French newspaper LeMonde has set up a 13-person fact-checking unit called Les Décodeurs that is developing a way to automate how to root out false news on a large scale. Following the election of Donald Trump in the US, the New York Times added the most paid subscriptions to its print edition since it introduced a pay wall in 2011, a trend likely in Europe as well as the thoughtful increasingly look for information that has been vetted and edited by creditable sources.

The ‘Cool’ War. It might not be talk of nuclear deterrence and explosive megatons as in the Cold War, but relations are chilly between Western Europe and Russia. An assertive Vladimir Putin is making the continent nervous following Russian actions in Georgia, Moldova, the Ukraine and its new push in cyber warfare. Sweden has heightened its readiness by taking economic, civilian and military precautions while Britain, Germany and the US agreed to a plan to send around 4,000 NATO soldiers to Estonia, Latvia, Lithuania and Poland to counter perceived Russian threats.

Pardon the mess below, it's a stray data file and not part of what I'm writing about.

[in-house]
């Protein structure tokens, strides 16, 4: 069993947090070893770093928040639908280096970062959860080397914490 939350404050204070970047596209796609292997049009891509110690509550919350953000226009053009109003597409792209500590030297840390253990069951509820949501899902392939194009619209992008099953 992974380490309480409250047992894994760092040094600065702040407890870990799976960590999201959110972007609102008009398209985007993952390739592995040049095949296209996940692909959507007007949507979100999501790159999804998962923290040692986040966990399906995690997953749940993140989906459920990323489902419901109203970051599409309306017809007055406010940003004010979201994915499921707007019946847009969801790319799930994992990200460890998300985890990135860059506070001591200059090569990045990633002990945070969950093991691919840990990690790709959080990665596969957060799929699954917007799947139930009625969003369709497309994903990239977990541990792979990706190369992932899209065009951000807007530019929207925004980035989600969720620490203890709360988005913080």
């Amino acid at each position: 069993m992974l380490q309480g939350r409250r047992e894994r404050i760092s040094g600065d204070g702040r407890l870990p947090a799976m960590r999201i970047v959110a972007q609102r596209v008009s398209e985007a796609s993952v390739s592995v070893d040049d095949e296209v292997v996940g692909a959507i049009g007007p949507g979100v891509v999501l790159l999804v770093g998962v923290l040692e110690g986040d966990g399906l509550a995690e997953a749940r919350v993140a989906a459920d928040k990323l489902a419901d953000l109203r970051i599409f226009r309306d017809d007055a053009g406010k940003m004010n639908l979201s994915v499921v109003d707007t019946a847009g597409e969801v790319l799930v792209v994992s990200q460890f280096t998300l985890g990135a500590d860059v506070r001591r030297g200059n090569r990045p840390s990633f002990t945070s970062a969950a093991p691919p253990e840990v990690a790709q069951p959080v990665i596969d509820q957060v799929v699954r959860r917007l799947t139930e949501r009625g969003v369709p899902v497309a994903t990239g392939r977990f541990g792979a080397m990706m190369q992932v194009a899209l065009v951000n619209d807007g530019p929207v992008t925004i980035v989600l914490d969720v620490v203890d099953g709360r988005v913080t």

Analysts say Russia is keen to discredit liberal democracies through hacking and misinformation across the Western world.

But the battle is more likely to be waged in cyberspace. Analysts say Russia is keen to discredit liberal democracies through hacking and misinformation across the Western world.

Hans-Georg Maassen, head of Germany’s Federal Office for Protection of the Constitution, said there is a clear threat from Russian hackers seeking to sow “uncertainty in German society” and destabilize the country.

In the run-up to Italy’s much watched referendum on changing its constitution, websites by the populist 5 Star Movement carried headlines and copy directly sourced from a Kremlin news source called Sputnik that promotes various anti-Western conspiracy theories, according to digital media website Buzzfeed.

Look for increased cyber security, scrutiny and revelations on Russian interference in the year ahead.